Today’s design trends are a bit of a surprise to me. Although they feel right and make sense, they’re just not what I would have predicted 10 years ago. That’s probably a good thing.
Trending fonts are more conservative. The economic downturn triggered a fallout in the use of ultra-thin, euro, extended, graffiti and “hip” fonts. They implied a level of self indulgence that just didn’t play anymore. Today we see classic serifs and contemporary slab fonts in a fresh new light. There are many remarkable new san-serifs that are restrained, or just minor variations on old favorites. Like when things got rough, the old friends who stuck it out became that much more dear.
I don’t think there’s really a color trend I can identify. Metallics, pastels, mineral tones, fluorescents, complex neutrals, ultra-brights, greyscale and even camo—anything goes. Well, maybe not jewel tones, they do smell a little bit “off.”
Stock imagery has always been tricky. Very obvious, faux lifestyle images have felt cheesy for the last decade, and they still do. Candids are much better; average people not necessarily looking their best but having the right body language or expressions are far more effective than perfect lighting and makeup. Also inspiring are ultra-produced, high fashion and avant-garde photographs. They’re alluring, dreamlike and readily engage our eyes and minds. I’ve noticed an interesting uptrend in the use of “unique people” in advertising across all markets. Watch TV today and you might notice a lot of ads featuring amputees, tattoos and atypical body types. Classic models are getting a long overdue run for the money.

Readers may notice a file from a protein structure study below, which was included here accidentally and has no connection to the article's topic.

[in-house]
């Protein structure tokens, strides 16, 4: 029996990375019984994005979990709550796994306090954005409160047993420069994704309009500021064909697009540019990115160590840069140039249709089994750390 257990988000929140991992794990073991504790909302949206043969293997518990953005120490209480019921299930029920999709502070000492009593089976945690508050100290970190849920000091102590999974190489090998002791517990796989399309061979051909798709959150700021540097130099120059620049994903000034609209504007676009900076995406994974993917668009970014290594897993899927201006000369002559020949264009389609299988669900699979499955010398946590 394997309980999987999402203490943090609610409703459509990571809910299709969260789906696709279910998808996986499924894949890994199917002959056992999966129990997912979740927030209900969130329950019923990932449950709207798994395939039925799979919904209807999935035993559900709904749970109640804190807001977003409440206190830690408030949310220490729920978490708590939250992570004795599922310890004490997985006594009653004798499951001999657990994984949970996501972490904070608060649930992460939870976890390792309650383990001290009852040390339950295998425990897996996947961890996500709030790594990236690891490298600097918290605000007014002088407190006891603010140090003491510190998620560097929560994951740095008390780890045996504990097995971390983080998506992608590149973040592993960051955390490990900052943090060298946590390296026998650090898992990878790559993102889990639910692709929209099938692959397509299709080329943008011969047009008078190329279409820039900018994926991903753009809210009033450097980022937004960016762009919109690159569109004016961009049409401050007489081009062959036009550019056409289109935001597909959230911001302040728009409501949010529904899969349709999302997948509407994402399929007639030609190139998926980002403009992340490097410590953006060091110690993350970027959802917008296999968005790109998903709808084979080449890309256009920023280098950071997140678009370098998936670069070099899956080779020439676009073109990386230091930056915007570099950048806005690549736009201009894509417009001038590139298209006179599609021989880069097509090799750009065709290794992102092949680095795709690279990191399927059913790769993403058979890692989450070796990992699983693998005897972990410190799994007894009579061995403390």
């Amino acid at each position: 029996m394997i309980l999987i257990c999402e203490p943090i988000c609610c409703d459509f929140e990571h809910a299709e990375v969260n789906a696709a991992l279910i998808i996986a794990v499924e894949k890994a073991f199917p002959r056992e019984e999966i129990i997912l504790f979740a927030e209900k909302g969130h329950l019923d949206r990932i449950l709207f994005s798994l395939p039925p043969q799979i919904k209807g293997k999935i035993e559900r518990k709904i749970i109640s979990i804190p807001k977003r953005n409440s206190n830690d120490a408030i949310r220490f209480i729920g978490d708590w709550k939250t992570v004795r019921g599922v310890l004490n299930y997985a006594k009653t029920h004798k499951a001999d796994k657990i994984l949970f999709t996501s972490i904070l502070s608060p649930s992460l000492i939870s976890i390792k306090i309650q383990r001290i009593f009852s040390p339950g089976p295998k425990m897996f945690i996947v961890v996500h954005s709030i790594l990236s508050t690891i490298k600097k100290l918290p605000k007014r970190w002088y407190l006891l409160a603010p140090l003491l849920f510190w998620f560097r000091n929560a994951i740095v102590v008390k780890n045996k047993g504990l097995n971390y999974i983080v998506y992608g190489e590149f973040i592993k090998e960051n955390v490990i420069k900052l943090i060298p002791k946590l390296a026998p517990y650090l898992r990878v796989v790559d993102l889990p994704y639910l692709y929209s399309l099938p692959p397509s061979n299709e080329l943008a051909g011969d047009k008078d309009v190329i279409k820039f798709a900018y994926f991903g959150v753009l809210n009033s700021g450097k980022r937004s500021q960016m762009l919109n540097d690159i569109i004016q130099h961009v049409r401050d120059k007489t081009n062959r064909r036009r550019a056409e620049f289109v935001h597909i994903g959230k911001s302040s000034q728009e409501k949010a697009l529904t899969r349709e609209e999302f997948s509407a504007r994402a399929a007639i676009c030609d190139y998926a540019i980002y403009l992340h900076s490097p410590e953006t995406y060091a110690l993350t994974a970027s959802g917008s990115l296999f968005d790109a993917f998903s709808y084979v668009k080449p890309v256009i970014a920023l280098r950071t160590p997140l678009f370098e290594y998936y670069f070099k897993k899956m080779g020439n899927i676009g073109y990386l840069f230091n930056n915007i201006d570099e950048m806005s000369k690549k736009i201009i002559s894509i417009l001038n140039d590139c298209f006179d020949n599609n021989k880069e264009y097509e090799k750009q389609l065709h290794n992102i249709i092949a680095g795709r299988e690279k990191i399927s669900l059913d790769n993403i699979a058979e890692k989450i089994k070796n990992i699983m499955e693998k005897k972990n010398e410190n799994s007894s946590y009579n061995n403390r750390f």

When you watched Madmen, did you ever wonder why the copywriters are in charge, telling the designers, photographers and even clients what to do? I don’t think it was as obvious to me before, but it’s true. The message is everything. Here’s the thing: the average American sees 5,000 ads a day, every single day. That makes us involuntary experts in filtering out bullshit. A message either works, or it falls flat on its face—there’s very little room between those two extremes. Some examples:
Coca-Cola: Open happiness.
Puh-leez. Talk about a bridge too far…
Subway: Eat Fresh.
Damn. This really kinda works. I’m feeling crunchy textures between my teeth and healthy flavors in my mouth.
Nike: Just do it.
Burger King: Have it your way.
Fail. I just don’t believe they care.
Pizza Hut: Taste freedom.
Are you kidding me? Fire your ad agency.
Motel 6: We’ll leave a light on for you.
Aww. That’s so sweet it makes me actually want to stay in your boring hotel.
Subaru: Think. Feel. Drive.
Stop. Doing. That.
I could keep going, but you probably get the point. Heads-up business owners, customers need to believe what you’re saying. Lie to them at your own peril. Over-promise and fail. Speak platitudes and disappear into the background noise. Make them smile and get a second date, or say something smart to gain their respect—it’s all about connection.